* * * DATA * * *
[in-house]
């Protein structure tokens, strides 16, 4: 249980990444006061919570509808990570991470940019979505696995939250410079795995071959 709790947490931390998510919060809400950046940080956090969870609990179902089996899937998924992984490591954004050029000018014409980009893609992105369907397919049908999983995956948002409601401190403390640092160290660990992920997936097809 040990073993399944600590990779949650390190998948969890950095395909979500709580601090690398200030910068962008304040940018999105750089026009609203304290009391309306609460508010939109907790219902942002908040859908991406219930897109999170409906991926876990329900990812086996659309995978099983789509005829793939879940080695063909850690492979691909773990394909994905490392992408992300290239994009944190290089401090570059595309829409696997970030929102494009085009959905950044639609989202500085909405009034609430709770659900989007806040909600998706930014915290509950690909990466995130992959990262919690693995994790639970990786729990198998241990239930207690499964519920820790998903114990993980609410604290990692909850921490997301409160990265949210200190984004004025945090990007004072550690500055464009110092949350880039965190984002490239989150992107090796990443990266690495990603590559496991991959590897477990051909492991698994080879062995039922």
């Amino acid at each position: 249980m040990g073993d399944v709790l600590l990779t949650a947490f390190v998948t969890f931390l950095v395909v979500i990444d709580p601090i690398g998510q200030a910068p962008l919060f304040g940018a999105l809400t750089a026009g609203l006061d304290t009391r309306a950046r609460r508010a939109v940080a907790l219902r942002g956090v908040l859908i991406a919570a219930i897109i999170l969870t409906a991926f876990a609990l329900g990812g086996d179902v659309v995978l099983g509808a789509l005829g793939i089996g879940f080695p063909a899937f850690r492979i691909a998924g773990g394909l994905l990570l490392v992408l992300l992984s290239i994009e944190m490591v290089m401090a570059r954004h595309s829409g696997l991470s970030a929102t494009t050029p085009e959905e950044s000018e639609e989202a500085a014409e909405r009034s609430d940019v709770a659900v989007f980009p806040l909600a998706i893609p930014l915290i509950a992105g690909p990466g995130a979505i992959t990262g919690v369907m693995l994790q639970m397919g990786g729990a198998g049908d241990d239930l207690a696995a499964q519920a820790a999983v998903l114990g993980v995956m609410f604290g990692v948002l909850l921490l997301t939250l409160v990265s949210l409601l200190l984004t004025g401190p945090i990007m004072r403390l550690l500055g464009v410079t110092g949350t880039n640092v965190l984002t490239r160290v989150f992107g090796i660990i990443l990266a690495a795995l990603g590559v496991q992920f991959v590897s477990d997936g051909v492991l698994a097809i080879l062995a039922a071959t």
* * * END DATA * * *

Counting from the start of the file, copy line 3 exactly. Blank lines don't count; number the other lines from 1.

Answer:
């Amino acid at each position: 249980m040990g073993d399944v709790l600590l990779t949650a947490f390190v998948t969890f931390l950095v395909v979500i990444d709580p601090i690398g998510q200030a910068p962008l919060f304040g940018a999105l809400t750089a026009g609203l006061d304290t009391r309306a950046r609460r508010a939109v940080a907790l219902r942002g956090v908040l859908i991406a919570a219930i897109i999170l969870t409906a991926f876990a609990l329900g990812g086996d179902v659309v995978l099983g509808a789509l005829g793939i089996g879940f080695p063909a899937f850690r492979i691909a998924g773990g394909l994905l990570l490392v992408l992300l992984s290239i994009e944190m490591v290089m401090a570059r954004h595309s829409g696997l991470s970030a929102t494009t050029p085009e959905e950044s000018e639609e989202a500085a014409e909405r009034s609430d940019v709770a659900v989007f980009p806040l909600a998706i893609p930014l915290i509950a992105g690909p990466g995130a979505i992959t990262g919690v369907m693995l994790q639970m397919g990786g729990a198998g049908d241990d239930l207690a696995a499964q519920a820790a999983v998903l114990g993980v995956m609410f604290g990692v948002l909850l921490l997301t939250l409160v990265s949210l409601l200190l984004t004025g401190p945090i990007m004072r403390l550690l500055g464009v410079t110092g949350t880039n640092v965190l984002t490239r160290v989150f992107g090796i660990i990443l990266a690495a795995l990603g590559v496991q992920f991959v590897s477990d997936g051909v492991l698994a097809i080879l062995a039922a071959t």